The Brothers of Cellardyke, James Murray, Master, has this year been the most successful boat employed in the herring fishery on the Wick station- having reached, on the 22nd (Aug) , the amount of 349 crans, procured in 14 shots.

There is a week of the season yet to run, and it is to be hoped a full fishing may be made here. At no other station, except Stronsay, in Orkney, is there anything like the same quantity caught as last year; and it is much feared that a considerable falling off will be the result at many places this year. “



On the 7th ult., Bailie James Tosh, grocer, Pittenweem, to Miss Euphemia Young, Cellardyke.

CELLARDYKE. Herring Fishing.—For two days in the of this past week, a few of our boats attempted the now neglected herring fishing, and were, so to speak. wholly unsuccessful; ten crans the one night and three the other being the highest catches. the fishermen may now count their costs, as this successful Lammas drave may now said have come to a conclusion. Well may it, when a boat load of herrings could scarcely repay the toil and labour of the crew, from the extreme cheapness at which they were sold. At the commencement of the herring fishing this year, lowering prospects were entertained by those who were connected with it, that it would come to a very unsuccessful termination. But about the beginning of August the prospect began to brighten and to assume a more pleasing aspect. Then it was that the hearts of the fishermen, and all the herd of nameless scavengers who are connected with, and who gain benefit from a prosperous fishing, rejoiced. Then it was their hopes and expectations expanded with the pleasing. prosperous circumstances of the times, and they longingly looked forward to a complete realisation of their most sanguine expectations. But, unfortunately, one of the portions of this strange, and complicated piece of machinery, the horizon of their prosperity began to darken and grow misty, in the shape of a monstrous decrease in the price of the herrings. The  fishermen who the first and chief procurer of this “general good,” as it has been termed, had to moil and toil with the sweat of his brow, in bringing ashore the treasures of the deep and selling them at infinitely reduced prices to the fishcurers, who are very backward in purchasing them until there has been reduction in the price; while their hirelings, and  all others connected with this heterogeneous composition of humanity striving to earn daily bread, suffer diminution of their wages; neither will the fish curers make one sacrifice beyond common, to share little profit with the hard wrought fisherman. No, selfishness is an ingredient too firmly fixed in the nature of man to expect such a boon. We allow that the large quantities of fish that were caught might, in some measure, help to make a large reduction in the price; but not to that enormous extent which it fell, namely to 2s 6d„ 2s., and in one instance to 1s. 3d. per cran. We have ourselves seen as successful if not more successful fishings; and we can safely say, the cran of herrings reached not such a shamefully low price. However, notwithstanding the extreme cheapness at which their herrings were latterly sold, the most of our fishermen can boast their having procured good draves; and they are now making the usual preparations for again commencing the white or haddock fishing.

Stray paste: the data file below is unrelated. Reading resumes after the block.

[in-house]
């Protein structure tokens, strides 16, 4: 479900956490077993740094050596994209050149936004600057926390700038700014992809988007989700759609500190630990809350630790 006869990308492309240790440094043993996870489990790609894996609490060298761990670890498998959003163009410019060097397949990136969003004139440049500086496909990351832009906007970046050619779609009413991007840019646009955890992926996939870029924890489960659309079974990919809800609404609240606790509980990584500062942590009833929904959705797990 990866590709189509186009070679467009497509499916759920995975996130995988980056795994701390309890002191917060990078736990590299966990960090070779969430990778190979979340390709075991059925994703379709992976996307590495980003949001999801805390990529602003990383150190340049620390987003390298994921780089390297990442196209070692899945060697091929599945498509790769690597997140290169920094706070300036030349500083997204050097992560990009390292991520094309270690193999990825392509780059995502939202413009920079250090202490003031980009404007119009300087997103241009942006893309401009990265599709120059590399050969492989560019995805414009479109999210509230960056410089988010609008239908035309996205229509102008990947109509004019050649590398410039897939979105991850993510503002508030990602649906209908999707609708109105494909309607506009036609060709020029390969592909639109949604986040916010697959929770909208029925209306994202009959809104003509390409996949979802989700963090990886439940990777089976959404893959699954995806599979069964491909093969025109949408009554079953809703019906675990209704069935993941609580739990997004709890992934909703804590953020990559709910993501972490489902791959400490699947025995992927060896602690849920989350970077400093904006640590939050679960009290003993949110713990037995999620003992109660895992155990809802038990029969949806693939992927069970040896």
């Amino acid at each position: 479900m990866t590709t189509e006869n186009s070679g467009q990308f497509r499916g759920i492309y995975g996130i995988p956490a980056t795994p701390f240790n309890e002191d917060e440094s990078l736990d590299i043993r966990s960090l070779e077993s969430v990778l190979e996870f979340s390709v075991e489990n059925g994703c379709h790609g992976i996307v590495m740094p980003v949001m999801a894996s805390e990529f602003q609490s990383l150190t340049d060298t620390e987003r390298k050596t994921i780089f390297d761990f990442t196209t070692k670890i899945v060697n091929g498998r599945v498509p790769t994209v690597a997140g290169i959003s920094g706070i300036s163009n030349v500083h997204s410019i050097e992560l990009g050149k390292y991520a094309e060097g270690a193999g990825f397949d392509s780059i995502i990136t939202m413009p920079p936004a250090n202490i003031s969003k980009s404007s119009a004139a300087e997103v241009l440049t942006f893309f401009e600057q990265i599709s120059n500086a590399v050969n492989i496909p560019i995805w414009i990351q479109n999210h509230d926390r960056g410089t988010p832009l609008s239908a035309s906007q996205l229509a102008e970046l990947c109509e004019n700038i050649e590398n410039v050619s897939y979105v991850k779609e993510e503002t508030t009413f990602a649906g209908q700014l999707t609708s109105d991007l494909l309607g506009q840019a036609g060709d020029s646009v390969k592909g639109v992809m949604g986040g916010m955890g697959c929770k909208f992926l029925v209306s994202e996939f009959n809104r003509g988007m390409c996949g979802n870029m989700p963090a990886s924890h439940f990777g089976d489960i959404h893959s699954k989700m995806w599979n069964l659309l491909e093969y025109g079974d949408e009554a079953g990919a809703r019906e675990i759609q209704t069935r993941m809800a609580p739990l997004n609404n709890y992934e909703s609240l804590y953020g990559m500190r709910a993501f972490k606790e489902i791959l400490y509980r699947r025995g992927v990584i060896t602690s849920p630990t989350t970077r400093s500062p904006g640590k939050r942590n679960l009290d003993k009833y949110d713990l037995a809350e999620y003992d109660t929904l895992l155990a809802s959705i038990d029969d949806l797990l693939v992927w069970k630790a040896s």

Cholera.—This fearful malady has at length made its appearance within our town. Situated as Cellardyke is in a low nook on the shores of Fife, with its close narrow street, and densely populated houses, and, moreover, judging from the fatal fierceness this disease, when it first made its appearance within this town, in the ever memorable year 1832, we feel justified in supposing that its ravages will be more fierce here than any of the towns in the vicinity, that are at this moment under its malignant influence. Hoping that such predictions will prove false and altogether illusory, we would take the liberty to warn the managers to use that magisterial power which they possess with firmness, in keeping the streets clean and quelling violent brawlers who are opposed to such overcleanness merely because it is a novelty. And we would also hope that the inhabitants will cordially join with the managers in doing all in their power to avert the impending danger. There have been four cases since Thursday last, two of have been fatal. The other two are in a fair way of recovery.

One week later

CHOLERA. This awful scourge has broken out with great virulence in the fishing village of Cellardyke. The deaths during the last fourteen days have been 17. Taking the small population of the place into account (about 1500.) it is very serious. Among those who died this week was a stout able woman, mother of Willie Thomson, who is well known in the locality. This woman earned a living by working among and selling fish, and to all appearance was in poverty, but did not owe a penny to anyone. When dying, she told her son that there was money in an old chest, which on being searched was found to contain, in gold, silver, bank notes and copper, the sum of £152 5s. 6d., rolled up among clothes, and concealed in different parts of the chest. The money has been placed in the bank for her son’s maintenance. (this could be the equivalent of £7 400 today)